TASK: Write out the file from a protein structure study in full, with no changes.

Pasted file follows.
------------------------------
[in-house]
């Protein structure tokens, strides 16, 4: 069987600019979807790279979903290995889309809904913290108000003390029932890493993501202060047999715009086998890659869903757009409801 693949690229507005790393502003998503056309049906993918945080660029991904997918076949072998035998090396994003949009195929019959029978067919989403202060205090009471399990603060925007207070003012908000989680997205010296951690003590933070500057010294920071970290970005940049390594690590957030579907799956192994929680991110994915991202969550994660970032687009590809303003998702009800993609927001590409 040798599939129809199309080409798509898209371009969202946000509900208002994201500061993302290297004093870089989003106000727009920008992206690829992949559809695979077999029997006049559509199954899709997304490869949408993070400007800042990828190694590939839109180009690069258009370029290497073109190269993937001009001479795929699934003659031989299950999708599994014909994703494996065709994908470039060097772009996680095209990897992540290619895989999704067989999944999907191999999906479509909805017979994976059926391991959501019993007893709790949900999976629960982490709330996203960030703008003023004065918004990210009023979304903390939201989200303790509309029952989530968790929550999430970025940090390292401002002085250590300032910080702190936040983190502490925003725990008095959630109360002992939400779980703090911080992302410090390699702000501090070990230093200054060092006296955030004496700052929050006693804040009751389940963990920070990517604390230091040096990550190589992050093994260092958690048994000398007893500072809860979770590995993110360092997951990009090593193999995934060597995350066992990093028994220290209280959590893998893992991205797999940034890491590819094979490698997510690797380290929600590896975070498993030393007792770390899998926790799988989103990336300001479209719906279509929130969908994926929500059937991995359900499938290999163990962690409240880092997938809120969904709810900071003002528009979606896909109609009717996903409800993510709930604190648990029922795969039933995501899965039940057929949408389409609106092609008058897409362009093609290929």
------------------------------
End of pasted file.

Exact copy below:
[in-house]
């Protein structure tokens, strides 16, 4: 069987600019979807790279979903290995889309809904913290108000003390029932890493993501202060047999715009086998890659869903757009409801 693949690229507005790393502003998503056309049906993918945080660029991904997918076949072998035998090396994003949009195929019959029978067919989403202060205090009471399990603060925007207070003012908000989680997205010296951690003590933070500057010294920071970290970005940049390594690590957030579907799956192994929680991110994915991202969550994660970032687009590809303003998702009800993609927001590409 040798599939129809199309080409798509898209371009969202946000509900208002994201500061993302290297004093870089989003106000727009920008992206690829992949559809695979077999029997006049559509199954899709997304490869949408993070400007800042990828190694590939839109180009690069258009370029290497073109190269993937001009001479795929699934003659031989299950999708599994014909994703494996065709994908470039060097772009996680095209990897992540290619895989999704067989999944999907191999999906479509909805017979994976059926391991959501019993007893709790949900999976629960982490709330996203960030703008003023004065918004990210009023979304903390939201989200303790509309029952989530968790929550999430970025940090390292401002002085250590300032910080702190936040983190502490925003725990008095959630109360002992939400779980703090911080992302410090390699702000501090070990230093200054060092006296955030004496700052929050006693804040009751389940963990920070990517604390230091040096990550190589992050093994260092958690048994000398007893500072809860979770590995993110360092997951990009090593193999995934060597995350066992990093028994220290209280959590893998893992991205797999940034890491590819094979490698997510690797380290929600590896975070498993030393007792770390899998926790799988989103990336300001479209719906279509929130969908994926929500059937991995359900499938290999163990962690409240880092997938809120969904709810900071003002528009979606896909109609009717996903409800993510709930604190648990029922795969039933995501899965039940057929949408389409609106092609008058897409362009093609290929």